I was accepted to both Grinnell and Holy Cross (and Whitman/NYU, waitlisted Wesleyan/Hamilton) as a transfer student as a major in International Relations (I’ll probably model my degree pathway after Oxford’s PPE), and find that the positives of each school are starkly different. I haven’t yet gotten an aid package yet from Holy Cross, but Grinnell gave me a substantial amount of aid that is ostensibly a full ride.
Financials aside, I am heavily leaning towards Grinnell for several reasons. Grinnell is higher ranked, has more diversity, and a larger international student population. The student body, from what I’ve heard, seems to be one that I would very easily fit in with. Grinnell’s endowment seems to bring a lot of interesting events on campus and provide ample funding to club activities, which seems to add up to an incredibly enjoyable environment – even considering the location. The open curriculum is one of the more enticing elements of Grinnell. The location does seem ideal in many ways, but it does have some downsides. I think I’d like to live in the North East after college, and Holy Cross would simply provide more career opportunities since it is more local.
Additionally, I’m worried when I compare Grinnel alumni average salaries with most liberal arts colleges. To put it bluntly, it’s poultry relative to most other similarly prestigious colleges. Holy Cross has 20k higher in average median earnings, and that’s a data point that is too hard to ignore. I’m aware that some of these median earnings need to take into account the specified career fields of students, but the gap is so high that it’s worrying. I don’t know if I want to go to grad school, which makes me more hesitant when considering these outcomes. If I definitely wanted to go to grad school, I would choose Grinnell without a second thought.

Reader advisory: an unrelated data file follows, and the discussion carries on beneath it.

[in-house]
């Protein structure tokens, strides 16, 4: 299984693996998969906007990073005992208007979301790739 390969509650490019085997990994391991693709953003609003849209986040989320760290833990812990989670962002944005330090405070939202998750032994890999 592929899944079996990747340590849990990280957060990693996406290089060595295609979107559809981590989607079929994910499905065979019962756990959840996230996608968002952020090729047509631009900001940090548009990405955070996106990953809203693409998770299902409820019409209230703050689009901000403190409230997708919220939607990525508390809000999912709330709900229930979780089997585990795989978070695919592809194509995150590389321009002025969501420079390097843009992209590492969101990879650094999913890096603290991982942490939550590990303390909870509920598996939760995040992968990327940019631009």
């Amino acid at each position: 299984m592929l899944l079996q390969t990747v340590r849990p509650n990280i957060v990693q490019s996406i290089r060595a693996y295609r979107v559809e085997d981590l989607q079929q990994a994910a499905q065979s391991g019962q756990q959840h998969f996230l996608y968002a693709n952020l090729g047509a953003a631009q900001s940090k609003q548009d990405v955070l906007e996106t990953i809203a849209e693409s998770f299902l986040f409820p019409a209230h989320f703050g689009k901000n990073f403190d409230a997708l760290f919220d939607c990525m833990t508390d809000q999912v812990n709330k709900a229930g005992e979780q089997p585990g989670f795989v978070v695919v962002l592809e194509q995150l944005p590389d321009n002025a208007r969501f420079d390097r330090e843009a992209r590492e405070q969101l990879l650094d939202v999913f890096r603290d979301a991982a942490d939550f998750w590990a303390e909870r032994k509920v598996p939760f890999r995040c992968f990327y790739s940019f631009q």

The biggest downsides to Holy Cross are the disparity in selectivity and being a D1 college. I’ve researched a bit into Holy Cross’ athletics and how it relates to the college, and it seems as though athletes are given priority in aid over incredibly accomplished scholars. There was a thread a few years back that pointed out how Holy Cross did not have a single National Merit Scholar. 1/4 of the school are D1 athletes, which also is a huge issue for me, and makes the previous points a bit more potent. Obviously Holy Cross is not easy to get into, but Grinnell simply has a higher aggregate in GPA/Test Scores. This isn’t to say I dislike Holy Cross – I wouldn’t have applied if that wasn’t the case. The academics seem to be very rigorous, the campus appealing, student body seems quite inclusive, etc. As I mentioned earlier the location is a general positive.
I suppose my main concern is Grinnell’s career services, as it seems to be much weaker than Holy Cross’. As a freshman at a public university without using career services, I’ve worked at a startup, interned with the Department of State through a virtual internship, and have engaged in political campaigns. I have some strong skills with Adobe Suite and am a fairly strong writer, and have reason to believe that I should be able to market myself well. This all said, are there positives about Holy Cross I’m missing? Are Grinnell career services as bad as I’m making them out to be? Thanks everyone!
Merged two threads